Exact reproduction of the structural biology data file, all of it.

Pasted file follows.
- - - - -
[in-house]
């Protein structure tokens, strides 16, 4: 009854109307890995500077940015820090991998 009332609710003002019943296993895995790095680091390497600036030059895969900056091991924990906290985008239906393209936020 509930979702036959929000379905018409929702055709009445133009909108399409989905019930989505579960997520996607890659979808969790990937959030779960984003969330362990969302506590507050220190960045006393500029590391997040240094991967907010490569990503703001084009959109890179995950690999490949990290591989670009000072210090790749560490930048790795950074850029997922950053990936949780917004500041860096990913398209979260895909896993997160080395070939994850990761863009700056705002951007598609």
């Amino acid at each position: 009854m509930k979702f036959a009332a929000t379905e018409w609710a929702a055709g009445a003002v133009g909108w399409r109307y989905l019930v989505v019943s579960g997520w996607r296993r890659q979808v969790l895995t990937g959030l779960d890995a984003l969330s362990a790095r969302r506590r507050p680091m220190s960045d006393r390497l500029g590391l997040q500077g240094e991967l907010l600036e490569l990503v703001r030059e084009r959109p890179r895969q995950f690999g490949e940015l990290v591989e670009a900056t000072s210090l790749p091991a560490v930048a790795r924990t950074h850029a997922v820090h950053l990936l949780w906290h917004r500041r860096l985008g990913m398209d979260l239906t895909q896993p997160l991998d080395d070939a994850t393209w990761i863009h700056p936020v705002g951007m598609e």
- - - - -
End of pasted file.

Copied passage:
[in-house]
């Protein structure tokens, strides 16, 4: 009854109307890995500077940015820090991998 009332609710003002019943296993895995790095680091390497600036030059895969900056091991924990906290985008239906393209936020 509930979702036959929000379905018409929702055709009445133009909108399409989905019930989505579960997520996607890659979808969790990937959030779960984003969330362990969302506590507050220190960045006393500029590391997040240094991967907010490569990503703001084009959109890179995950690999490949990290591989670009000072210090790749560490930048790795950074850029997922950053990936949780917004500041860096990913398209979260895909896993997160080395070939994850990761863009700056705002951007598609």
């Amino acid at each position: 009854m509930k979702f036959a009332a929000t379905e018409w609710a929702a055709g009445a003002v133009g909108w399409r109307y989905l019930v989505v019943s579960g997520w996607r296993r890659q979808v969790l895995t990937g959030l779960d890995a984003l969330s362990a790095r969302r506590r507050p680091m220190s960045d006393r390497l500029g590391l997040q500077g240094e991967l907010l600036e490569l990503v703001r030059e084009r959109p890179r895969q995950f690999g490949e940015l990290v591989e670009a900056t000072s210090l790749p091991a560490v930048a790795r924990t950074h850029a997922v820090h950053l990936l949780w906290h917004r500041r860096l985008g990913m398209d979260l239906t895909q896993p997160l991998d080395d070939a994850t393209w990761i863009h700056p936020v705002g951007m598609e």